On Monday, December 10, the Montana Fish & Wildlife Commission unanimously approved a proposal made by Montana Department of Fish, Wildlife and Parks (FWP) to accept fee title to 6.25 acres at the Stevensville Bridge to manage and develop as a Fishing Access Site (FAS). The land is being donated specifically for that purpose by Myla Yahraus, current owner of the historic Fort Owen Ranch property. The Commission received 24 public comments concerning the proposal. Twenty-two explicitly supported the proposal and none expressed any opposition.
“There was a lot of positive sentiment around the work that was done, and Myla’s graciousness to create a space to resolve some issues and the Stevensville community who were really helpful in developing a proposal that we could bring back to the commission,” said FWP Region 2 Supervisor Randy Arnold. “It was broad support on a lot of fronts.”
Arnold said that a number of elements in the plan for development of the site were added as a result of public comment. He said working with the Stevensville community over parking helped a lot. A public road to the Town’s River Park runs through the FAS property. By sharing some of the town’s parking spaces, FWP can protect a little more of the riparian area along the river front and alleviate traffic issues at the entrance from the highway cut-off road. Public comment also led to the addition of a separate entranceway for people accessing off the pathway for bikes and pedestrian traffic from the vehicle traffic that is entering. A separation of the boat launch area from the swimming area using large stones is also being considered.
There were a couple of objections to allowing camping, according to Arnold, but overall there was overarching support for camping, so the plan calls for the creation of some hardened campsites, with no electricity or other services, separated from the entranceway traffic and the parking and boat and trailer use area.
The next steps include officially closing on the property deal and initiating a bid process with a scope of work and request for bid proposals, but first the details of the plan and designs need to be finalized.
Arnold said proposed developments include a designated parking area, a gravel access road, a primitive camping area, a concrete vault latrine, some boundary and interior fencing, some bicycle/pedestrian and ADA (Americans with Disabilities Act) trail connections, and informational signs. The existing area where boaters have traditionally launched will continue to serve as the designated launch. The launch area has several tiered natural gravel rises, which accommodate launching at all water levels. In addition to improving recreational opportunities along the Bitterroot River, development of the site will provide an opportunity to improve the riparian vegetation on the site by revegetating portions of the streambank denuded by past heavy recreational use.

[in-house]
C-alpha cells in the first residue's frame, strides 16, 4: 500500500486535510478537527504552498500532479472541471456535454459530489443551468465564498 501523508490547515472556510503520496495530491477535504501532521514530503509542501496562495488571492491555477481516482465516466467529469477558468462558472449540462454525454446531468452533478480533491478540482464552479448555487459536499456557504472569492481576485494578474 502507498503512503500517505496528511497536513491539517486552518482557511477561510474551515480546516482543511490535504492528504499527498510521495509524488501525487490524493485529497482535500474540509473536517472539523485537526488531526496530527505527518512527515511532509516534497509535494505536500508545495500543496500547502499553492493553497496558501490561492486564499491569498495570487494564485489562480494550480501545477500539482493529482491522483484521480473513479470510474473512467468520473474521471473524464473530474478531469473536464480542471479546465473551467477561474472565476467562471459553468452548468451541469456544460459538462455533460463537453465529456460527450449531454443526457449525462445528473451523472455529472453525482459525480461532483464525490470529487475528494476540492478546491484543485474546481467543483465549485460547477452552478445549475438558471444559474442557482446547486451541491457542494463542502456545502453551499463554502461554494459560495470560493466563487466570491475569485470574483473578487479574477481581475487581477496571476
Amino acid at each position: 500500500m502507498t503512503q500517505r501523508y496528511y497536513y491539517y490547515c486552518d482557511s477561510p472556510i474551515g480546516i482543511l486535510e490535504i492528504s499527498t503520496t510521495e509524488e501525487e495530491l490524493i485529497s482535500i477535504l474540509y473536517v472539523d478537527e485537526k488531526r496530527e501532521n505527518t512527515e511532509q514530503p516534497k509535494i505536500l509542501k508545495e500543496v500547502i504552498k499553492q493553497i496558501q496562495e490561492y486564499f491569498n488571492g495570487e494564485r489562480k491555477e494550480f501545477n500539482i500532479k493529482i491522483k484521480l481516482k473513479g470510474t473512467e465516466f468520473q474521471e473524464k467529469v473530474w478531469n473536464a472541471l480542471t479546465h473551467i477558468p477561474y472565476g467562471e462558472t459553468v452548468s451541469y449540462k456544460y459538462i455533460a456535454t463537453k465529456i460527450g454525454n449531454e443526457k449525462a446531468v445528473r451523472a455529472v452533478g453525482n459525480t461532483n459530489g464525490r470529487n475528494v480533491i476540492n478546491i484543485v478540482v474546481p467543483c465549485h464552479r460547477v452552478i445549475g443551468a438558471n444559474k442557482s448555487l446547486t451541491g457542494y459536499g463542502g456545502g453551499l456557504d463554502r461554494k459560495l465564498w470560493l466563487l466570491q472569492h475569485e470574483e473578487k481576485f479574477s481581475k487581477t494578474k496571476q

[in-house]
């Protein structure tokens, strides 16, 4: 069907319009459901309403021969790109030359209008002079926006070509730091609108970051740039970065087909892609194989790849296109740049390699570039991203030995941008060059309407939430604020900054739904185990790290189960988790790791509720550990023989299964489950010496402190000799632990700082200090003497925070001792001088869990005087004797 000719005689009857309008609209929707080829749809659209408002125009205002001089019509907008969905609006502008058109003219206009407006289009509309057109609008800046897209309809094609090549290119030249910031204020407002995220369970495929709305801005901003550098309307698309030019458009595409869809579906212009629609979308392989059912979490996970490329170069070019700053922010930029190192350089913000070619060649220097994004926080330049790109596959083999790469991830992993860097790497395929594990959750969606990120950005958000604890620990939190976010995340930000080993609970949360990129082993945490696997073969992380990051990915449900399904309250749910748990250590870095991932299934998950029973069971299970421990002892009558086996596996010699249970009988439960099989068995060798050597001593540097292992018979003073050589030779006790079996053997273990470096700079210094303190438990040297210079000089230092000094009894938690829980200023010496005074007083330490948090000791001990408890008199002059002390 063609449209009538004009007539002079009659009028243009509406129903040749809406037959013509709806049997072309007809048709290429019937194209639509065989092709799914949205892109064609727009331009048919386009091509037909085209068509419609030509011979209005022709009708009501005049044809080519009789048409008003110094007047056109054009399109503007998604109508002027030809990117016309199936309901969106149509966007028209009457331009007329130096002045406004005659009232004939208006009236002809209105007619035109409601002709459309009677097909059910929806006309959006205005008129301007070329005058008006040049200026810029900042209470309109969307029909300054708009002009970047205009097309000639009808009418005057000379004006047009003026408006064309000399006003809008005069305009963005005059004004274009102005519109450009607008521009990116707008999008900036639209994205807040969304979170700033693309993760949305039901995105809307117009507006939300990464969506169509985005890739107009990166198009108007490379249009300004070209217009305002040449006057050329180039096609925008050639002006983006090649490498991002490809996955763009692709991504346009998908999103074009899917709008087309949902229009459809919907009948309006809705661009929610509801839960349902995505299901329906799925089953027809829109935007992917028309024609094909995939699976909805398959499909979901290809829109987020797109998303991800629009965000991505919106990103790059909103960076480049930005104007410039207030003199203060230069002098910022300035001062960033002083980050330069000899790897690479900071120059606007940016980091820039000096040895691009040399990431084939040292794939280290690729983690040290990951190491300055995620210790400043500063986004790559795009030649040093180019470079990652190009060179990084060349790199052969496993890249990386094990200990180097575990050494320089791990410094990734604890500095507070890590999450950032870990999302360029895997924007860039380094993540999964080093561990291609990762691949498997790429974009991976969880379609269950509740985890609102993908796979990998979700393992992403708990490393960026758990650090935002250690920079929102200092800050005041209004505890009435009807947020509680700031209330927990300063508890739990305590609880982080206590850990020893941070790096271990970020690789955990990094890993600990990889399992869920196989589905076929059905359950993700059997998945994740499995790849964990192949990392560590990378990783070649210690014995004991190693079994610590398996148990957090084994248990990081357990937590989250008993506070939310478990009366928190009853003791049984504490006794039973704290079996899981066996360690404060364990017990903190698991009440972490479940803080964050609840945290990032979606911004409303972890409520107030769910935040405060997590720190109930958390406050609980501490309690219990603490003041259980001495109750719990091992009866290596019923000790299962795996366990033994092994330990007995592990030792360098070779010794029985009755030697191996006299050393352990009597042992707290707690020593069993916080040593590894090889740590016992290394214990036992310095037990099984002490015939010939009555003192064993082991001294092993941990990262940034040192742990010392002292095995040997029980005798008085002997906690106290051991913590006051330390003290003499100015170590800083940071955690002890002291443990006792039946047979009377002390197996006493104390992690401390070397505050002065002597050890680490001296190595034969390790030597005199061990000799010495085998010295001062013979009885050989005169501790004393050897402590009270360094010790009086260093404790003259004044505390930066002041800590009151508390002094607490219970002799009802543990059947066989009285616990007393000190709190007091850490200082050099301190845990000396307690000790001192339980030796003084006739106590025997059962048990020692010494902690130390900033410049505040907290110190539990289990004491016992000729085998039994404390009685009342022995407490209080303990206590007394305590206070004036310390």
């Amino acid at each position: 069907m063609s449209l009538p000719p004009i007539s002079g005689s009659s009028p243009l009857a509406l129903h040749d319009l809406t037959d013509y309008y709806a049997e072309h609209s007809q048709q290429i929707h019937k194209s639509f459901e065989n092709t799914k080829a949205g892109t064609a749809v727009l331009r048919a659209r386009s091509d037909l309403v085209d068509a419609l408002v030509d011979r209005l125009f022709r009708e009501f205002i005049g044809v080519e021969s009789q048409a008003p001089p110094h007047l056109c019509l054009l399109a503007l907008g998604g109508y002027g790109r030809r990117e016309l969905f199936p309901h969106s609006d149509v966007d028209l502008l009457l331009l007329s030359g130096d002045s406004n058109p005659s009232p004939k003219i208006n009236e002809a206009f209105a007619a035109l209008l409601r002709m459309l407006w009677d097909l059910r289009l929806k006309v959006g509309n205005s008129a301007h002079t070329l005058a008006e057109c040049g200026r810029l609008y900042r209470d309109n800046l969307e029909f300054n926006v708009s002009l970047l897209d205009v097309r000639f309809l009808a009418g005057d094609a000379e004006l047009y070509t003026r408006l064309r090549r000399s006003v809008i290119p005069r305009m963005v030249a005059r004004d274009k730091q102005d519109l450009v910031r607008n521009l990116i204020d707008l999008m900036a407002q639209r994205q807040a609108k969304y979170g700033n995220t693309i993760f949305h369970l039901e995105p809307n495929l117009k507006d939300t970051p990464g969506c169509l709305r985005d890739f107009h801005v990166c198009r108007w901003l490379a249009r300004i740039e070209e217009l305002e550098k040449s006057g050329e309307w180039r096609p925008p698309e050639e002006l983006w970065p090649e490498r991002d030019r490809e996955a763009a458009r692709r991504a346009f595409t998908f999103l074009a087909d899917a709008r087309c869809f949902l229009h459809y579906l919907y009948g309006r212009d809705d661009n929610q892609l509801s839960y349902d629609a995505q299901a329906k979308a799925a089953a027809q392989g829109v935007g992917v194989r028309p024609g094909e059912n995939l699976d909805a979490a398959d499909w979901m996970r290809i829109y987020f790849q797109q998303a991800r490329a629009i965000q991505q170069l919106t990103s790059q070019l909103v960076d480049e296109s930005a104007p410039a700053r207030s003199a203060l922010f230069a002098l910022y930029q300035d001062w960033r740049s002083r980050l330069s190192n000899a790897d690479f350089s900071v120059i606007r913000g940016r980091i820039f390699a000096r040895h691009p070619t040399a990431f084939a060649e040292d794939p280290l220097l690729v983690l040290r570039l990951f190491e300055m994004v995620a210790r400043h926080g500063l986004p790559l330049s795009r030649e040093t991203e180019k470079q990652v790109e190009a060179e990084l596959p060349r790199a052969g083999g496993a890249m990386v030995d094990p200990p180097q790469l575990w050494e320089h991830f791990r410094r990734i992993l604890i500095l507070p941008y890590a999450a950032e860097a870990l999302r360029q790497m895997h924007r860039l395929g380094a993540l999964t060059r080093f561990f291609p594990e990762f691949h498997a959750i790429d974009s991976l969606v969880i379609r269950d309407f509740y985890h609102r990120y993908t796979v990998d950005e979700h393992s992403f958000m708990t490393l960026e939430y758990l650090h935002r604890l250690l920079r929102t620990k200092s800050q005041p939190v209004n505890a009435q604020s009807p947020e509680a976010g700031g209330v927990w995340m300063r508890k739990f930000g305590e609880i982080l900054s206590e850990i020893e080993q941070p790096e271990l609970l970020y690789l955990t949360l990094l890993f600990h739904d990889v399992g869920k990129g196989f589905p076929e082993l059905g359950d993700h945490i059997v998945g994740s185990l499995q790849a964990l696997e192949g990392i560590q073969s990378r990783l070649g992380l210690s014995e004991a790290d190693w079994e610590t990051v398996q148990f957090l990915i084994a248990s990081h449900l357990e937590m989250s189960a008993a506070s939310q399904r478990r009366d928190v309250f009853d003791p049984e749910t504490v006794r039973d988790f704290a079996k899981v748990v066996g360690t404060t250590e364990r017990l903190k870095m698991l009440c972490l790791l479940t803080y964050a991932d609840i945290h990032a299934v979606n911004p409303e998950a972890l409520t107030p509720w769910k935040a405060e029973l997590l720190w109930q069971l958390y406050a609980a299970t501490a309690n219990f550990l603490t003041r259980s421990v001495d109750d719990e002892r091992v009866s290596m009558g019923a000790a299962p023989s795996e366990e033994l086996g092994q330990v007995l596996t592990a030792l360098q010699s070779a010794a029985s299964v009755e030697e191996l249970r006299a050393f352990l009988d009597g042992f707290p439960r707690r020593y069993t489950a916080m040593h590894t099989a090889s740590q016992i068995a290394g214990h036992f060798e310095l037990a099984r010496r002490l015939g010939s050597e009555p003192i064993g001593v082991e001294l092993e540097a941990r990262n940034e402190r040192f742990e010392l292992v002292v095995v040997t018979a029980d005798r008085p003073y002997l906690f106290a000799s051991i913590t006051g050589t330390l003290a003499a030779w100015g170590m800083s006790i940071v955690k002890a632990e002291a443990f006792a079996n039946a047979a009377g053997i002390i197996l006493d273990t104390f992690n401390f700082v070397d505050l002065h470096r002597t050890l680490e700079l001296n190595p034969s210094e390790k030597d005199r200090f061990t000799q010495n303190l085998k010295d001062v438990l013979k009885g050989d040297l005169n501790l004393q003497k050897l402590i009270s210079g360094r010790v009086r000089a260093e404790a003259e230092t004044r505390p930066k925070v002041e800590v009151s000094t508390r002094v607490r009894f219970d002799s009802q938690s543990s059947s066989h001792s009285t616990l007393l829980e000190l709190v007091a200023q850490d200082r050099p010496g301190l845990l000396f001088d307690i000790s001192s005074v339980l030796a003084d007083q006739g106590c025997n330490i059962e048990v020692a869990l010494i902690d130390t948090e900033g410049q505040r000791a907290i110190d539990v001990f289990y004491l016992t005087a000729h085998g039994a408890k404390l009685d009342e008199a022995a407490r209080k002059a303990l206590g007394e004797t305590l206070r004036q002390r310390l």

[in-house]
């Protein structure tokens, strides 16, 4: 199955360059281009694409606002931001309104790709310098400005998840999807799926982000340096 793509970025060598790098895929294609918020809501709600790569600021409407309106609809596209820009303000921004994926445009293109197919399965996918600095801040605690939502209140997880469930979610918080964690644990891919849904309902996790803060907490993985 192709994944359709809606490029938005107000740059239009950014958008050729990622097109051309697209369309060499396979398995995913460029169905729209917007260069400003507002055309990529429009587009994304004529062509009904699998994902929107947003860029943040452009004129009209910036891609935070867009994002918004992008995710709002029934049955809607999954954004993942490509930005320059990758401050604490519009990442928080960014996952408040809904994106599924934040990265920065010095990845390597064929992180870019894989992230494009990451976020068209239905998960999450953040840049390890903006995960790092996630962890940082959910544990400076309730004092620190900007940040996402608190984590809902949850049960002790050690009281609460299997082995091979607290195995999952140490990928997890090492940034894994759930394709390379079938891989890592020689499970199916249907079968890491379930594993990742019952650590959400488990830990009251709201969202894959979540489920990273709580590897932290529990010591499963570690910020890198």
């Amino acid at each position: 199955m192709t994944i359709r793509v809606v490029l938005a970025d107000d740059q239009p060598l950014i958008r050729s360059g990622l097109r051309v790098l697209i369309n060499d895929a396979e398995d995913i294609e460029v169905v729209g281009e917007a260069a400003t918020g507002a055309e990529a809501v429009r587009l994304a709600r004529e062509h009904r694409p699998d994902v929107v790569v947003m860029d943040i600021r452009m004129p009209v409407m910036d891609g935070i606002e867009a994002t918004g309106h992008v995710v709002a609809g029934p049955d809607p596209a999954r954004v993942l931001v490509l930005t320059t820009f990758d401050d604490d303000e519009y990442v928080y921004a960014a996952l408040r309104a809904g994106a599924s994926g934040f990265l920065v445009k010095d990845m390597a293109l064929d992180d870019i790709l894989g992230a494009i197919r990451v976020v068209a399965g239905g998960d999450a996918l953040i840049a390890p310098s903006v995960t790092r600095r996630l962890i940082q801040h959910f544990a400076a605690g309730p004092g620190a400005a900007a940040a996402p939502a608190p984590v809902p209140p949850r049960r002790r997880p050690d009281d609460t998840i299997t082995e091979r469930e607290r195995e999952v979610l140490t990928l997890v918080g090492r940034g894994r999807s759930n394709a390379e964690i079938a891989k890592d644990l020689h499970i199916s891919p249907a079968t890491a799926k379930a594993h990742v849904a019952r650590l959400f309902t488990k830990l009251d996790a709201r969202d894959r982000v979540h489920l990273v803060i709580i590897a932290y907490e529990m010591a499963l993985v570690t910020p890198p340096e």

The pioneered boat launch and fishing access site was used by the public for many years without contention, but had become a focal point for dissension in recent years and was finally closed off by the previous landowner with concrete blocks to prevent use by the public. Thankful for the incredibly generous offer by the new landowner, Myla Yahraus, suggestions were made to name the fishing access site after her. But Yahraus declined that suggestion. One thing she insisted on, however, was that the land remain an FAS in perpetuity and that it be taken care of by FWP. The deed will include a reversionary clause that requires FWP to develop and manage the land as a public FAS; if FWP fails to do so, the land would revert to the private landowner. In accepting the donation, FWP would also agree to develop a management plan specific to the development and maintenance of the FAS and to meet regularly with the landowner regarding the plan.
Arnold said that the site was a critical FAS along the Bitterroot River, providing the only developed boat launch site on the 15-mile float from the Bell Crossing FAS to the Florence FAS.
Construction on the Stevensville site will begin this coming spring before high water and continue for a longer period in the fall when major recreation use dies down.
Dale Burk, who testified at the Fish and Wildlife Commission meeting on behalf of the Ravalli County Fish and Wildlife Association, said that it was a great day for the Stevensville community and everybody else in the valley and for the other people who come here from other places all over the nation and even the world to recreate on the Bitterroot River.